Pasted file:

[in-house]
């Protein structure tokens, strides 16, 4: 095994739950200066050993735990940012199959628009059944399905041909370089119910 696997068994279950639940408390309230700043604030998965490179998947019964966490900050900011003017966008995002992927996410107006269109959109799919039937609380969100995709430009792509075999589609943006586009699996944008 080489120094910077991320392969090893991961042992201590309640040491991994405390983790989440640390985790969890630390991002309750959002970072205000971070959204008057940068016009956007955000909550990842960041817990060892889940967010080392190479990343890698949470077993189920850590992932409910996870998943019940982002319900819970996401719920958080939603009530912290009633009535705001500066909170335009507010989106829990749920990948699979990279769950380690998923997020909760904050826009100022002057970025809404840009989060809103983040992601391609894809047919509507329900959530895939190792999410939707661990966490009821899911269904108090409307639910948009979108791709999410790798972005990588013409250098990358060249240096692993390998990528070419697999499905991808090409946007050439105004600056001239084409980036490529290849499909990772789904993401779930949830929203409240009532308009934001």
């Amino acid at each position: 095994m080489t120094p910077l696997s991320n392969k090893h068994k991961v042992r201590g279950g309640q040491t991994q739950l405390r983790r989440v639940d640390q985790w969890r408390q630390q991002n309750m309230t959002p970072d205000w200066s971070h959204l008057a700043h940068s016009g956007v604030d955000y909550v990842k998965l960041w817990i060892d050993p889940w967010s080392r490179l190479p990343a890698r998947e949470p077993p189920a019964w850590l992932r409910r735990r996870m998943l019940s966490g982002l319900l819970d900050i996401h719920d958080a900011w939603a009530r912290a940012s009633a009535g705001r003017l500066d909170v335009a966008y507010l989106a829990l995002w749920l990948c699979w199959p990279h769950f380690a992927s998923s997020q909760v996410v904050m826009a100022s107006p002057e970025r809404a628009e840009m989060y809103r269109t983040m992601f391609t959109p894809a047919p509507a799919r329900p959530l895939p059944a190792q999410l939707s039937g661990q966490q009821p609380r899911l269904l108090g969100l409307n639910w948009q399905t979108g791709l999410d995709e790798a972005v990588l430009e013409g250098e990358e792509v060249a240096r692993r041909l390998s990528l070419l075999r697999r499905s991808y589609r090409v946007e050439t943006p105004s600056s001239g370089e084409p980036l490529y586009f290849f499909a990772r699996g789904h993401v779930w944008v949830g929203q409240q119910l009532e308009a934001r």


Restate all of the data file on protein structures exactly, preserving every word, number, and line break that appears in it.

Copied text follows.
[in-house]
């Protein structure tokens, strides 16, 4: 095994739950200066050993735990940012199959628009059944399905041909370089119910 696997068994279950639940408390309230700043604030998965490179998947019964966490900050900011003017966008995002992927996410107006269109959109799919039937609380969100995709430009792509075999589609943006586009699996944008 080489120094910077991320392969090893991961042992201590309640040491991994405390983790989440640390985790969890630390991002309750959002970072205000971070959204008057940068016009956007955000909550990842960041817990060892889940967010080392190479990343890698949470077993189920850590992932409910996870998943019940982002319900819970996401719920958080939603009530912290009633009535705001500066909170335009507010989106829990749920990948699979990279769950380690998923997020909760904050826009100022002057970025809404840009989060809103983040992601391609894809047919509507329900959530895939190792999410939707661990966490009821899911269904108090409307639910948009979108791709999410790798972005990588013409250098990358060249240096692993390998990528070419697999499905991808090409946007050439105004600056001239084409980036490529290849499909990772789904993401779930949830929203409240009532308009934001």
């Amino acid at each position: 095994m080489t120094p910077l696997s991320n392969k090893h068994k991961v042992r201590g279950g309640q040491t991994q739950l405390r983790r989440v639940d640390q985790w969890r408390q630390q991002n309750m309230t959002p970072d205000w200066s971070h959204l008057a700043h940068s016009g956007v604030d955000y909550v990842k998965l960041w817990i060892d050993p889940w967010s080392r490179l190479p990343a890698r998947e949470p077993p189920a019964w850590l992932r409910r735990r996870m998943l019940s966490g982002l319900l819970d900050i996401h719920d958080a900011w939603a009530r912290a940012s009633a009535g705001r003017l500066d909170v335009a966008y507010l989106a829990l995002w749920l990948c699979w199959p990279h769950f380690a992927s998923s997020q909760v996410v904050m826009a100022s107006p002057e970025r809404a628009e840009m989060y809103r269109t983040m992601f391609t959109p894809a047919p509507a799919r329900p959530l895939p059944a190792q999410l939707s039937g661990q966490q009821p609380r899911l269904l108090g969100l409307n639910w948009q399905t979108g791709l999410d995709e790798a972005v990588l430009e013409g250098e990358e792509v060249a240096r692993r041909l390998s990528l070419l075999r697999r499905s991808y589609r090409v946007e050439t943006p105004s600056s001239g370089e084409p980036l490529y586009f290849f499909a990772r699996g789904h993401v779930w944008v949830g929203q409240q119910l009532e308009a934001r």